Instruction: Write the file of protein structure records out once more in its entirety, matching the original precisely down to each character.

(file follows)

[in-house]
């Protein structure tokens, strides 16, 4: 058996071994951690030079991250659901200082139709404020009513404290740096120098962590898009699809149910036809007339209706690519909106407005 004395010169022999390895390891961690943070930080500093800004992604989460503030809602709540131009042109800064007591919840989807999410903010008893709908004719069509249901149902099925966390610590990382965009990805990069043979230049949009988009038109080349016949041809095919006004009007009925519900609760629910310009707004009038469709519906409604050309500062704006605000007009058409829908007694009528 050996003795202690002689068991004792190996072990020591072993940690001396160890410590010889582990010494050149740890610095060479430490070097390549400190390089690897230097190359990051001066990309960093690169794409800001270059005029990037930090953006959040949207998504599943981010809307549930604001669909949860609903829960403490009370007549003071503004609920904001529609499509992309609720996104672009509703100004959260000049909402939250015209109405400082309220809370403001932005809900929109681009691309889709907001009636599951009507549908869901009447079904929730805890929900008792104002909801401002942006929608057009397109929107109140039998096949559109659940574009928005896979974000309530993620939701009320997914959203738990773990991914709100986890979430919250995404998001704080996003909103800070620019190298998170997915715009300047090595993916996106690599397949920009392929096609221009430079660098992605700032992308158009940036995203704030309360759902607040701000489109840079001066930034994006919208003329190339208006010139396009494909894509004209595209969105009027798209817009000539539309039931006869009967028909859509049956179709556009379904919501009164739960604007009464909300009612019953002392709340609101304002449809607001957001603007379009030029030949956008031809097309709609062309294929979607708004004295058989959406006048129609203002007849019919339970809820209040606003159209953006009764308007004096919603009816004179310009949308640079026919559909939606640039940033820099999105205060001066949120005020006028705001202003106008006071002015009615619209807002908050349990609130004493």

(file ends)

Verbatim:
[in-house]
């Protein structure tokens, strides 16, 4: 058996071994951690030079991250659901200082139709404020009513404290740096120098962590898009699809149910036809007339209706690519909106407005 004395010169022999390895390891961690943070930080500093800004992604989460503030809602709540131009042109800064007591919840989807999410903010008893709908004719069509249901149902099925966390610590990382965009990805990069043979230049949009988009038109080349016949041809095919006004009007009925519900609760629910310009707004009038469709519906409604050309500062704006605000007009058409829908007694009528 050996003795202690002689068991004792190996072990020591072993940690001396160890410590010889582990010494050149740890610095060479430490070097390549400190390089690897230097190359990051001066990309960093690169794409800001270059005029990037930090953006959040949207998504599943981010809307549930604001669909949860609903829960403490009370007549003071503004609920904001529609499509992309609720996104672009509703100004959260000049909402939250015209109405400082309220809370403001932005809900929109681009691309889709907001009636599951009507549908869901009447079904929730805890929900008792104002909801401002942006929608057009397109929107109140039998096949559109659940574009928005896979974000309530993620939701009320997914959203738990773990991914709100986890979430919250995404998001704080996003909103800070620019190298998170997915715009300047090595993916996106690599397949920009392929096609221009430079660098992605700032992308158009940036995203704030309360759902607040701000489109840079001066930034994006919208003329190339208006010139396009494909894509004209595209969105009027798209817009000539539309039931006869009967028909859509049956179709556009379904919501009164739960604007009464909300009612019953002392709340609101304002449809607001957001603007379009030029030949956008031809097309709609062309294929979607708004004295058989959406006048129609203002007849019919339970809820209040606003159209953006009764308007004096919603009816004179310009949308640079026919559909939606640039940033820099999105205060001066949120005020006028705001202003106008006071002015009615619209807002908050349990609130004493």